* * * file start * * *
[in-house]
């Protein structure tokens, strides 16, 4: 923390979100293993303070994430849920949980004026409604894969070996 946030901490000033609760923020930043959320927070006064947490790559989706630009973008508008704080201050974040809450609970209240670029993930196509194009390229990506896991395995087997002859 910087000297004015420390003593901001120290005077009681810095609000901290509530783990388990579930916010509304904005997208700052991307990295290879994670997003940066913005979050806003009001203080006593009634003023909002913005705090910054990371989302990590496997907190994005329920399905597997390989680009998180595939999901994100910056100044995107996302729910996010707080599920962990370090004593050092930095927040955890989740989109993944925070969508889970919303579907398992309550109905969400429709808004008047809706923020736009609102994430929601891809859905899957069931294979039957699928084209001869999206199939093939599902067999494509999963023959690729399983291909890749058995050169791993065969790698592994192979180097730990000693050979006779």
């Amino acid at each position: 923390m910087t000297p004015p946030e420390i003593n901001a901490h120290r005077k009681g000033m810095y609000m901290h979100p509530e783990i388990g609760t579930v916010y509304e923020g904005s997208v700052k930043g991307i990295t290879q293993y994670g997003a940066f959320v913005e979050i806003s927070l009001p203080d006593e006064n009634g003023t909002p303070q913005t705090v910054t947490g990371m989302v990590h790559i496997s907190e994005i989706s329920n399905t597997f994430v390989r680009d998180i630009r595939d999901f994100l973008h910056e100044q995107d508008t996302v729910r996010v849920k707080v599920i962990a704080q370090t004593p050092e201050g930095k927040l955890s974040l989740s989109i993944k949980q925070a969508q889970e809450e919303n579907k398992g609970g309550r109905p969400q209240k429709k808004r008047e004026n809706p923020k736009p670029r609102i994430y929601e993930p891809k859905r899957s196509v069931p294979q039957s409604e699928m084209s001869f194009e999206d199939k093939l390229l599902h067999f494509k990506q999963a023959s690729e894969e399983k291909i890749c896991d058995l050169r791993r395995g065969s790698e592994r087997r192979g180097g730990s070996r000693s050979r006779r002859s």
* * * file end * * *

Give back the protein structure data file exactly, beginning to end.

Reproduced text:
[in-house]
């Protein structure tokens, strides 16, 4: 923390979100293993303070994430849920949980004026409604894969070996 946030901490000033609760923020930043959320927070006064947490790559989706630009973008508008704080201050974040809450609970209240670029993930196509194009390229990506896991395995087997002859 910087000297004015420390003593901001120290005077009681810095609000901290509530783990388990579930916010509304904005997208700052991307990295290879994670997003940066913005979050806003009001203080006593009634003023909002913005705090910054990371989302990590496997907190994005329920399905597997390989680009998180595939999901994100910056100044995107996302729910996010707080599920962990370090004593050092930095927040955890989740989109993944925070969508889970919303579907398992309550109905969400429709808004008047809706923020736009609102994430929601891809859905899957069931294979039957699928084209001869999206199939093939599902067999494509999963023959690729399983291909890749058995050169791993065969790698592994192979180097730990000693050979006779």
């Amino acid at each position: 923390m910087t000297p004015p946030e420390i003593n901001a901490h120290r005077k009681g000033m810095y609000m901290h979100p509530e783990i388990g609760t579930v916010y509304e923020g904005s997208v700052k930043g991307i990295t290879q293993y994670g997003a940066f959320v913005e979050i806003s927070l009001p203080d006593e006064n009634g003023t909002p303070q913005t705090v910054t947490g990371m989302v990590h790559i496997s907190e994005i989706s329920n399905t597997f994430v390989r680009d998180i630009r595939d999901f994100l973008h910056e100044q995107d508008t996302v729910r996010v849920k707080v599920i962990a704080q370090t004593p050092e201050g930095k927040l955890s974040l989740s989109i993944k949980q925070a969508q889970e809450e919303n579907k398992g609970g309550r109905p969400q209240k429709k808004r008047e004026n809706p923020k736009p670029r609102i994430y929601e993930p891809k859905r899957s196509v069931p294979q039957s409604e699928m084209s001869f194009e999206d199939k093939l390229l599902h067999f494509k990506q999963a023959s690729e894969e399983k291909i890749c896991d058995l050169r791993r395995g065969s790698e592994r087997r192979g180097g730990s070996r000693s050979r006779r002859s």